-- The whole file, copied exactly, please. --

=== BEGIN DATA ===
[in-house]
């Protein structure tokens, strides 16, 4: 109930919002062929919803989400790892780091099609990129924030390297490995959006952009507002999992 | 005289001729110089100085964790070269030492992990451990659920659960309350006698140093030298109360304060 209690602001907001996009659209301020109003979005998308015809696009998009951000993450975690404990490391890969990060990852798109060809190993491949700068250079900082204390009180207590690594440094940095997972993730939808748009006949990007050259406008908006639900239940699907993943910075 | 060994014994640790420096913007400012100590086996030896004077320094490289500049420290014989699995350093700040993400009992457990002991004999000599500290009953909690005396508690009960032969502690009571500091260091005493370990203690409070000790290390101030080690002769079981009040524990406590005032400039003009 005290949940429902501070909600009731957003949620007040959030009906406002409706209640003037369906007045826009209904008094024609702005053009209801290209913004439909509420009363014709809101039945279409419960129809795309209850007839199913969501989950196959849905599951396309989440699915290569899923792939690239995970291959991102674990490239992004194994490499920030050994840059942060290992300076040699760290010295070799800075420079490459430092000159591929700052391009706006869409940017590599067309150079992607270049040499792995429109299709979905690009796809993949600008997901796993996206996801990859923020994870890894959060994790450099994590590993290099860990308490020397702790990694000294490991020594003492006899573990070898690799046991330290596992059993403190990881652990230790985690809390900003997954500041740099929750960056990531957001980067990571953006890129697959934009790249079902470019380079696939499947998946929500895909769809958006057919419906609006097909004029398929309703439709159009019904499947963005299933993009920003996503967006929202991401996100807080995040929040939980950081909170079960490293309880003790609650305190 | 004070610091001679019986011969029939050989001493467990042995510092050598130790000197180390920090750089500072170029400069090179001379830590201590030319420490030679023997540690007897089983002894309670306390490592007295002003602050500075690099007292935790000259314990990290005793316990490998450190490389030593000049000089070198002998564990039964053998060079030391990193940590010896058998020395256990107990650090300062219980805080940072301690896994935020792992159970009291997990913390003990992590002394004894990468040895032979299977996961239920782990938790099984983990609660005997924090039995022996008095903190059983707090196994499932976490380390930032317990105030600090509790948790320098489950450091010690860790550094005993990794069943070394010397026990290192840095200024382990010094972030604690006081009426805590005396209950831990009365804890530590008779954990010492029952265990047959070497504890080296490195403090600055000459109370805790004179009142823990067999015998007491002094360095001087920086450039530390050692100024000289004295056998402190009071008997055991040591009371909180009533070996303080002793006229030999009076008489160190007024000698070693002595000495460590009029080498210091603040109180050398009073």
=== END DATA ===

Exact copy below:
[in-house]
């Protein structure tokens, strides 16, 4: 109930919002062929919803989400790892780091099609990129924030390297490995959006952009507002999992 | 005289001729110089100085964790070269030492992990451990659920659960309350006698140093030298109360304060 209690602001907001996009659209301020109003979005998308015809696009998009951000993450975690404990490391890969990060990852798109060809190993491949700068250079900082204390009180207590690594440094940095997972993730939808748009006949990007050259406008908006639900239940699907993943910075 | 060994014994640790420096913007400012100590086996030896004077320094490289500049420290014989699995350093700040993400009992457990002991004999000599500290009953909690005396508690009960032969502690009571500091260091005493370990203690409070000790290390101030080690002769079981009040524990406590005032400039003009 005290949940429902501070909600009731957003949620007040959030009906406002409706209640003037369906007045826009209904008094024609702005053009209801290209913004439909509420009363014709809101039945279409419960129809795309209850007839199913969501989950196959849905599951396309989440699915290569899923792939690239995970291959991102674990490239992004194994490499920030050994840059942060290992300076040699760290010295070799800075420079490459430092000159591929700052391009706006869409940017590599067309150079992607270049040499792995429109299709979905690009796809993949600008997901796993996206996801990859923020994870890894959060994790450099994590590993290099860990308490020397702790990694000294490991020594003492006899573990070898690799046991330290596992059993403190990881652990230790985690809390900003997954500041740099929750960056990531957001980067990571953006890129697959934009790249079902470019380079696939499947998946929500895909769809958006057919419906609006097909004029398929309703439709159009019904499947963005299933993009920003996503967006929202991401996100807080995040929040939980950081909170079960490293309880003790609650305190 | 004070610091001679019986011969029939050989001493467990042995510092050598130790000197180390920090750089500072170029400069090179001379830590201590030319420490030679023997540690007897089983002894309670306390490592007295002003602050500075690099007292935790000259314990990290005793316990490998450190490389030593000049000089070198002998564990039964053998060079030391990193940590010896058998020395256990107990650090300062219980805080940072301690896994935020792992159970009291997990913390003990992590002394004894990468040895032979299977996961239920782990938790099984983990609660005997924090039995022996008095903190059983707090196994499932976490380390930032317990105030600090509790948790320098489950450091010690860790550094005993990794069943070394010397026990290192840095200024382990010094972030604690006081009426805590005396209950831990009365804890530590008779954990010492029952265990047959070497504890080296490195403090600055000459109370805790004179009142823990067999015998007491002094360095001087920086450039530390050692100024000289004295056998402190009071008997055991040591009371909180009533070996303080002793006229030999009076008489160190007024000698070693002595000495460590009029080498210091603040109180050398009073």